BONN Bonn city administration wants to approve an outpatient clinic where drug addicts can receive substitute drugs (such as methadone) on Niebuhrstraße in the Südstadt. Residents complain that patients urinate on building facades.
New turmoil in the Südstadt (southern part of Bonn city): On Niebuhrstraße, residents have directed their displeasure at a doctor who has apparently opened a drug substitution clinic in the former Sparkasse bank branch without permission. Residents complained about it to the city. The doctor is now threatened with disciplinary proceedings, but he can continue to keep the clinic open. The city cannot deny him a permit.
The Bonn citizens’ association BBB made an inquiry to the city administration about it and was told that the city had to approve the request of the physician to convert the former bank into a clinic for patients with psychiatric and psychosomatic issues. It has to do with the fact that the surrounding buildings also house medical practices, law firms, tax consultants and other institutions.
The city administration explained that so-called drug substitution clinics are not considered to be different from "normal medical practices" in terms of planning and building regulations. After clarification of various issues concerning building regulations, a building permit could be issued in a short period of time. However, the city has initiated proceedings against the physician. According to Andrea Schulte of the press office, in such cases a fine of up to 500,000 euros can be levied.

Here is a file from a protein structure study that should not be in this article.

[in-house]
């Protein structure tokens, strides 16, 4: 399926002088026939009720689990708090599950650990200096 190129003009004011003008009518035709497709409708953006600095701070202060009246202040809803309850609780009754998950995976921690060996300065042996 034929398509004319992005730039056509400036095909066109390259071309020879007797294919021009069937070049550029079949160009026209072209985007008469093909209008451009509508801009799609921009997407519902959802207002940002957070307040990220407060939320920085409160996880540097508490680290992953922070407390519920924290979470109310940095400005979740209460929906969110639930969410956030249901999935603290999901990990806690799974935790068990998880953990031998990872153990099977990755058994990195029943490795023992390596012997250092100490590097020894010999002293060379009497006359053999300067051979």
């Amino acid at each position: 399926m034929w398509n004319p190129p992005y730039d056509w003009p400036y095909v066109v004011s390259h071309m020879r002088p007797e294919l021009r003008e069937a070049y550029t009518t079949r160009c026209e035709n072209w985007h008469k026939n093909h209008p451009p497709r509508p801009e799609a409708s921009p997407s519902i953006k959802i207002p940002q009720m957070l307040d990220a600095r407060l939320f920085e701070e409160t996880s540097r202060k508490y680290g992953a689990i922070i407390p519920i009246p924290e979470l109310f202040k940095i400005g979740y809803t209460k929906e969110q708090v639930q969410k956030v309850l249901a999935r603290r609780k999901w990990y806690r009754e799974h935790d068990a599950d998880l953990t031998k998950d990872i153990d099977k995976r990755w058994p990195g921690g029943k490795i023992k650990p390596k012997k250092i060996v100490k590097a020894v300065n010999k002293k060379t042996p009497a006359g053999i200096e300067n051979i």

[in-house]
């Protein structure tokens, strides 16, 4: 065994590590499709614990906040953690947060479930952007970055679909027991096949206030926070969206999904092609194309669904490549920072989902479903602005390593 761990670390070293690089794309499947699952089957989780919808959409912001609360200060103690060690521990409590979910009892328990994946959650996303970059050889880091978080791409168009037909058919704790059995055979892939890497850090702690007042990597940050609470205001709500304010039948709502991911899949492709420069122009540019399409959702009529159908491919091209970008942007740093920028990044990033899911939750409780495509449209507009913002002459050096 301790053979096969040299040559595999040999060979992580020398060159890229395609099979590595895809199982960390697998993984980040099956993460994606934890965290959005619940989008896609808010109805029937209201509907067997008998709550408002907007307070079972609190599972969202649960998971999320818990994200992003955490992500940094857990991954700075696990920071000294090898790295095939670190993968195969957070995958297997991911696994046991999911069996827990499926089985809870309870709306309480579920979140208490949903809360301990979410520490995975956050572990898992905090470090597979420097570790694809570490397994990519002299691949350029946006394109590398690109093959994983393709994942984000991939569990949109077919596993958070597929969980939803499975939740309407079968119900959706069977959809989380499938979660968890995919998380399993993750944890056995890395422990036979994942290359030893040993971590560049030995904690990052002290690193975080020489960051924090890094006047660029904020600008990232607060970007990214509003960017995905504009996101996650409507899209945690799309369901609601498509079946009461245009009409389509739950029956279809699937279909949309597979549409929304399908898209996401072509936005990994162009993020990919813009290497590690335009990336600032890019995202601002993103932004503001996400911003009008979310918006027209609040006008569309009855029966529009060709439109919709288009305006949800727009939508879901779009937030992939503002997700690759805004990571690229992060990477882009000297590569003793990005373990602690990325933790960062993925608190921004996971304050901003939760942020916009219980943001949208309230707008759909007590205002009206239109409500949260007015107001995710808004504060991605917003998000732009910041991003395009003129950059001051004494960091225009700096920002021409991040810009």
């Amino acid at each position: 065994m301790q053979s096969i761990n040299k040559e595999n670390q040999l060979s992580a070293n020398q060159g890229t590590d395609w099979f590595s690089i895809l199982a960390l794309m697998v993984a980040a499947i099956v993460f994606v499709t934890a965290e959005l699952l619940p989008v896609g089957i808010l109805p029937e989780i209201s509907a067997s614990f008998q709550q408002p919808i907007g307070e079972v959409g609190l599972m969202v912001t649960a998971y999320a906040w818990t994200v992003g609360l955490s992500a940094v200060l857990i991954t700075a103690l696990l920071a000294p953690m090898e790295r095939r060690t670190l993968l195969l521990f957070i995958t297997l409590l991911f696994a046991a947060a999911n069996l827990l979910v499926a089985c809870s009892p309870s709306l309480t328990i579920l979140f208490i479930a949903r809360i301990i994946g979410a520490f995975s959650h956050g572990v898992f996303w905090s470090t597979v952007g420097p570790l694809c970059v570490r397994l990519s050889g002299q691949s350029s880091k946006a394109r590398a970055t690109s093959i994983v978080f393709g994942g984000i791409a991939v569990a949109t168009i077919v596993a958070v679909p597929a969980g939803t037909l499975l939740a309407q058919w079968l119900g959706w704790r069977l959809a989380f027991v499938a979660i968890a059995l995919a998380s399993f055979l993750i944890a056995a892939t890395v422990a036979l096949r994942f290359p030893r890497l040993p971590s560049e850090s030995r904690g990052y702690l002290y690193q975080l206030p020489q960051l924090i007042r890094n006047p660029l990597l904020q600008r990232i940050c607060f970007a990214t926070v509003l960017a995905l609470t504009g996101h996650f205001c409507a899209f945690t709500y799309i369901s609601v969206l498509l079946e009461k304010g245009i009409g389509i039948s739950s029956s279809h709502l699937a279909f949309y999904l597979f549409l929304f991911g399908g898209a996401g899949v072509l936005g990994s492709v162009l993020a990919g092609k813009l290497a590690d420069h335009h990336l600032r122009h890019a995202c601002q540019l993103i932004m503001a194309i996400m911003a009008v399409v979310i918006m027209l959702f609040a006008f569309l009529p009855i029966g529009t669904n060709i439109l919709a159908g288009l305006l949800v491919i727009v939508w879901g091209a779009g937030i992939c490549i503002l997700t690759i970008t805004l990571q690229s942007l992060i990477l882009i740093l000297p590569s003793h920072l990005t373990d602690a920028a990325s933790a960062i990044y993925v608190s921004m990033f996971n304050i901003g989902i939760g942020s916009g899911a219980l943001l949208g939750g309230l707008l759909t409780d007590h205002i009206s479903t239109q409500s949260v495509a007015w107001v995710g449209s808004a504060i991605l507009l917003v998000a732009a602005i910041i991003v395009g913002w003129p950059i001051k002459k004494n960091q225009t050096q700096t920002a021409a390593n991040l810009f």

Local residents had informed BBB leader Marcel Schmitt that people who apparently belonged to the drug scene had been waiting in larger groups outside the clinic during the Corpus Christi holiday and the following weekend. Passers-by had been harassed by some who were begging.
Michelle Zimmermann and her husband run the bakery across the street and can understand the concerns of the residents, although she wants to stay neutral. "After all, we are only leasing the bakery." Some residents, the GA learned, have meanwhile hired a lawyer. "The residents have not even been informed about this agreement", Georg Köhler complains. The 62-year-old lives beyond the railway gate, but regularly visits the bakery and uses the ATM next to the clinic. "I won't be withdrawing any more money there in the future," says Köhler. Like his immediate neighbors, he fears that the drug scene will shift to Niebuhrstrasse.
Since the clinic opened, residents have complained that patients urinate on building facades and drink beer in the open on the street. "I've already observed that." Many children walk along there, said Köhler, referring to several daycare centers in the neighborhood. When asked why the residents were not informed about the clinic, the city press office explained: "Neither the city administration nor the clinic has an obligation to provide that information".
Marcel Schmitt is now calling on authorities to not approve the permit for the clinic. It is well known that Bonn drug substitute clinics are not only visited by drug addicts who live here, but also by addicts from the region, often from Cologne. He mentioned that the doctor in question had already opened such a clinic in Beuel and had to close it again due to lack of a permit. Despite several telephone enquiries, the doctor was not available for comment.
(Orig. text: Lisa Inhoffen; Translation: ck)